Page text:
To highlight the cost of reflection, let’s check the difference between the time needed to access attributes with reflection and to call simple getters without.

    // With reflection
    Field firstName = clazz.getDeclaredField("firstName");
    Field lastName = clazz.getDeclaredField("lastName");
    Field birthDate = clazz.getDeclaredField("birthDate");
    Field.setAccessible(new AccessibleObject[] { firstName, lastName, birthDate }, true);
    // Without reflection

    Checking possible optimizations

    I was wondering if immutable data structures were compiled into optimized bytecode that could decrease the performance overhead of reflection.

    Thus I created the same basic data structure in two-different ways:

    • One mutable with a no-args constructor and setters
    • One immutable with final attributes and constructor initialization


    Running the tests on my machine yields the following results:

    # Run complete. Total time: 00:26:55
    Benchmark                                    Mode  Cnt         Score        Error  Units
    BenchmarkRun.runImmutableWithReflection     thrpt  200   2492673.501 ±  37994.941  ops/s
    BenchmarkRun.runImmutableWithoutReflection  thrpt  200  26499946.587 ± 242499.198  ops/s
    BenchmarkRun.runMutableWithReflection       thrpt  200   2505239.277 ±  27697.028  ops/s
    BenchmarkRun.runMutableWithoutReflection    thrpt  200  26635097.050 ± 150798.911  ops/s

    For table-minded readers:

      Non-reflection Reflection
    Mutable 26,635,097.050 ± 150,798.911 2,505,239.277 ± 27,697.028
    Immutable 26,499,946.587 ± 242,499.198 2,492,673.501 ± 37,994.941

    And for bar chart interested readers (note the scale is linear):

    Test results


    Whatever the way results are displayed, it will take about 10 times more to access a field with reflection than without… on my machine. My guess is that this can be extrapolated to be true on any machine.

    There’s a corollary conclusion: whatever you think holds true at a given time, you should always do some fact-checking to ensure a solid foundation for your decisions.

    If you want to run the tests yourself, the project is available online in Maven format.

    Categories: Java Tags: performancesoftware engineering
  • You don't talk about refactoring club

    The first rule of Fight Club is: You do not talk about Fight Club. The second rule of Fight Club is: You do not talk about Fight Club.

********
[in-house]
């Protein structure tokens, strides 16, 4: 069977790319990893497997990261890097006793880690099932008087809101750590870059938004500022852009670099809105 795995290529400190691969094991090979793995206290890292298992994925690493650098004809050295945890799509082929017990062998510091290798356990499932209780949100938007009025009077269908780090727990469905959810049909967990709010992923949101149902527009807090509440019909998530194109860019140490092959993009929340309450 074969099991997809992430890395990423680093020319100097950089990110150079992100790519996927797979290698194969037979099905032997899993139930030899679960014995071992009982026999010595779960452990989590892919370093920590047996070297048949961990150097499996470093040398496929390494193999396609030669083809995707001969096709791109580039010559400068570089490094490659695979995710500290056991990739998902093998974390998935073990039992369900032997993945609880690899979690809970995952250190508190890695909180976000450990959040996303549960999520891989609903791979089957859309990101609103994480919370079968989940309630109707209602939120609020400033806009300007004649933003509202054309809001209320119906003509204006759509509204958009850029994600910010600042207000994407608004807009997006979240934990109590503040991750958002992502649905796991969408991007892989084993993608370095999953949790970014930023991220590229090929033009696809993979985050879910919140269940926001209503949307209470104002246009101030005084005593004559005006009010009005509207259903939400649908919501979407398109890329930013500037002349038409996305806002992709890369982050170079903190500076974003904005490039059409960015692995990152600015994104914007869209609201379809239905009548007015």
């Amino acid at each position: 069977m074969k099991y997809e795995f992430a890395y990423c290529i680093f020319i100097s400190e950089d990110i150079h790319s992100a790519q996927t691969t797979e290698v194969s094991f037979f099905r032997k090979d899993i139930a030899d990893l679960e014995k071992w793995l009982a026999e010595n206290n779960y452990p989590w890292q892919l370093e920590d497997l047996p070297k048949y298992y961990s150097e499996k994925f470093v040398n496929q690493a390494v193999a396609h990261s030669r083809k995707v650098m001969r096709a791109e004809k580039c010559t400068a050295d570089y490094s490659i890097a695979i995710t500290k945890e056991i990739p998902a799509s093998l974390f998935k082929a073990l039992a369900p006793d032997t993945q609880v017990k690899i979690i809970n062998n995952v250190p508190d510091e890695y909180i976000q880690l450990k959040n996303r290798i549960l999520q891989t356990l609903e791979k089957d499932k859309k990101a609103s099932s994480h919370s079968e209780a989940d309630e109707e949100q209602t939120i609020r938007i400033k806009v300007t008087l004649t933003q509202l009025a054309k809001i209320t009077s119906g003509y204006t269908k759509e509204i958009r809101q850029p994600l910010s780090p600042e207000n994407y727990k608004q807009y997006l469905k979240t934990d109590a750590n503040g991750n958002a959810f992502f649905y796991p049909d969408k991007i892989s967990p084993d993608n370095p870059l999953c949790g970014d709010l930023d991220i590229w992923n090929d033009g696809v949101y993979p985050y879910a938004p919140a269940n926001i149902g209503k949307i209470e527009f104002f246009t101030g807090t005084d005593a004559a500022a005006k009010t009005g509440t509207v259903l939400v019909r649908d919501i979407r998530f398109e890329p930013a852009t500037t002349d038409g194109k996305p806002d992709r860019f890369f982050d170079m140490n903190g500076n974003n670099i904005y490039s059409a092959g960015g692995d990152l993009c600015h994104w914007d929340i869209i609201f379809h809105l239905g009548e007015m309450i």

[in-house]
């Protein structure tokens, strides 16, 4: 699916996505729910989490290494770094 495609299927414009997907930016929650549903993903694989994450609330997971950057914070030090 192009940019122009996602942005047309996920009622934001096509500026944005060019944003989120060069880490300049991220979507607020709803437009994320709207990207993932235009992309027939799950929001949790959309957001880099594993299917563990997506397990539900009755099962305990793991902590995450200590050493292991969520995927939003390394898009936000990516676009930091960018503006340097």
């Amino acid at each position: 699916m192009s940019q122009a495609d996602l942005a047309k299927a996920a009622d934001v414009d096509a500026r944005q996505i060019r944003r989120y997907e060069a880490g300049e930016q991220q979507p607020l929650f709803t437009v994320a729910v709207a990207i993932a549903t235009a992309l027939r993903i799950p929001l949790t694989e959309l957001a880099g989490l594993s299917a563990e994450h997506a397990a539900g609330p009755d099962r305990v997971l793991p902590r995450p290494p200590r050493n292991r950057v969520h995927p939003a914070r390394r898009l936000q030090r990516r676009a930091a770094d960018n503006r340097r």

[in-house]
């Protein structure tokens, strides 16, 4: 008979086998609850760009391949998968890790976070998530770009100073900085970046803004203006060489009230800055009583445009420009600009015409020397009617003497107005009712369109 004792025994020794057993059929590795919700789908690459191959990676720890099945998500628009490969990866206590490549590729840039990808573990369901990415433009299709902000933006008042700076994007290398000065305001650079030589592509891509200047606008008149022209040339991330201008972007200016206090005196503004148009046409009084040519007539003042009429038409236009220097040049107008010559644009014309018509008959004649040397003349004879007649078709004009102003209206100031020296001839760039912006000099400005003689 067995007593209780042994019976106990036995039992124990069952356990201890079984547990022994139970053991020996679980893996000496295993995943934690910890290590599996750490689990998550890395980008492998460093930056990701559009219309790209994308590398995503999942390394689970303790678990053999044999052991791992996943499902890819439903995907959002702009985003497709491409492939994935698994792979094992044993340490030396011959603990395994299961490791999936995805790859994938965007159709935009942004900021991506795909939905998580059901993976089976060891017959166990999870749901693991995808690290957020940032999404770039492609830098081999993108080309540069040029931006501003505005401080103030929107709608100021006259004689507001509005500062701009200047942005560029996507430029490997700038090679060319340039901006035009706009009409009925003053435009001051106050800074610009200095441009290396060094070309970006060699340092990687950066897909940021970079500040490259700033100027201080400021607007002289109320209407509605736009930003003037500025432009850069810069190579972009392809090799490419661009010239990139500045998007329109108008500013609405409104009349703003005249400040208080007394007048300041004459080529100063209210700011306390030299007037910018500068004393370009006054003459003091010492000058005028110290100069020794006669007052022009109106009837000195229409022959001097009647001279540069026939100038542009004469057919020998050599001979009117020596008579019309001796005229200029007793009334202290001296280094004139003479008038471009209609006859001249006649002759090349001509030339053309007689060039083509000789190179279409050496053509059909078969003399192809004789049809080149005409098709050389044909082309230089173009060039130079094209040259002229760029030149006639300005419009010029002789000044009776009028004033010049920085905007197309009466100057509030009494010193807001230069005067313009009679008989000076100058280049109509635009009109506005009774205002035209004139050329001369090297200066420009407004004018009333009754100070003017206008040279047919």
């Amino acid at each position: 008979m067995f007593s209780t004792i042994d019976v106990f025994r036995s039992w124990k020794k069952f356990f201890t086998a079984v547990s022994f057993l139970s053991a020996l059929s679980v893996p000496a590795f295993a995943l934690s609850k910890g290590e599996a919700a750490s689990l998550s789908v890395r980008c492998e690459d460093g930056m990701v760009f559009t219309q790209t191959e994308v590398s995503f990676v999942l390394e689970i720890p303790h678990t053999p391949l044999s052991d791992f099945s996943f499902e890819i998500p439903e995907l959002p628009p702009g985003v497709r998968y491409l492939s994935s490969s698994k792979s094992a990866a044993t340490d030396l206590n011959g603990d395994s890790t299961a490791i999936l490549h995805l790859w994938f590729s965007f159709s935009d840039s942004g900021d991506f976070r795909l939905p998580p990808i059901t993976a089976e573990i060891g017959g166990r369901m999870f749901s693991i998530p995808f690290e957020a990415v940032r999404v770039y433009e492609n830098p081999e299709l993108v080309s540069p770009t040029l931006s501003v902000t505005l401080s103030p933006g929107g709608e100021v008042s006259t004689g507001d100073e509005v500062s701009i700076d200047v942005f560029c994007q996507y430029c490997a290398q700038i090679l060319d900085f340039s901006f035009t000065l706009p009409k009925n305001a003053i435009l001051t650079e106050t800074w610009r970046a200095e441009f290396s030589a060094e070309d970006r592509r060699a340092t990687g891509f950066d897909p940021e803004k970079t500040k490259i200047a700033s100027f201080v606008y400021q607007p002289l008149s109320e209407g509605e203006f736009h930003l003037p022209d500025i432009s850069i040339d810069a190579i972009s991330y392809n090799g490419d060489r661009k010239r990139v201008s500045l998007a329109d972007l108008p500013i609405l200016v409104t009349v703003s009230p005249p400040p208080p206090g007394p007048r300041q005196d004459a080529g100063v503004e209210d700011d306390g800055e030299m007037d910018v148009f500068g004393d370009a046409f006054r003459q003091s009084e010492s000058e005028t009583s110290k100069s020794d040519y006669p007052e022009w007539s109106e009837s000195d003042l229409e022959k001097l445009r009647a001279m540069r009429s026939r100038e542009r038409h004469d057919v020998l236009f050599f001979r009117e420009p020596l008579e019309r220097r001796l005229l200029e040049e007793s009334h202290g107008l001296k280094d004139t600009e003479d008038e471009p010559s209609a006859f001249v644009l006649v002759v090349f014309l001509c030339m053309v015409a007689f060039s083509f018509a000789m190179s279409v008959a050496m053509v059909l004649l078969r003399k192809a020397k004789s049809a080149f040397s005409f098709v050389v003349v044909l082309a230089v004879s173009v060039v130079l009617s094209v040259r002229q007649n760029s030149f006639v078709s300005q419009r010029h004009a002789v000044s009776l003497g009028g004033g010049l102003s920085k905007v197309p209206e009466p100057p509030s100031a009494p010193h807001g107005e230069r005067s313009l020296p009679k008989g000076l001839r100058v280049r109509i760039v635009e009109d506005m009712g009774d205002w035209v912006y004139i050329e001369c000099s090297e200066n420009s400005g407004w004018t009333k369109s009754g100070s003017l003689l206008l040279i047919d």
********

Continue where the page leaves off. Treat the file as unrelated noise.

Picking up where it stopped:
— Tyler Durden

    I guess the same could be said about refactoring. That would first requires to define what I mean by refactoring in the context of this post:

    Refactoring is any action on the codebase that improves quality.

    Which in turn requires to define what is quality. Everyone I’ve talked with agrees on this: it’s quite hard to do. Let’s settle for now for the following tentative explanation:

    Quality is a feature of the codebase (including and not limited to architecture, design, etc.) which the lack of stalls further meaningful changes in the codebase. At the limits:

    • 100% quality means changing the codebase to develop a new feature would require the smallest possible time;
    • 0% quality means the time to do it would be infinite.

    Given this definition, refactoring includes:

    • Improving the design of classes
    • Adding unit tests
    • Removing useless code
    • Following accepted good practices
    • Anything related to improve readability
    • etc.

    Now back to the subject of this post. Should we ask the customer/manager if a refactoring is necessary? Should we put a refactoring sprint in the backlog? I’ve witnessed first hand many cases where it was asked. As expected, in nearly all cases, the decision was not to perform the refactoring. Taking ages to implement some feature? No design change. Not enough test harness? No tests added. Why? Because the customer/manager has no clue what refactoring and quality means.

    Let’s use a simple analogy: when I take my car to the mechanic, do I get to choose whether he’ll check if the repairs have been correctly executed? Not at all. Checks are part of the overall package I get when I choose a professional mechanic. If choice was made possible, some people who probably opt not to do the checks - to pay less. So far, so good. But then if trouble happened, and probability is in favor of that, the mechanic would be in deep trouble. Because he’s the professional and didn’t do his job well.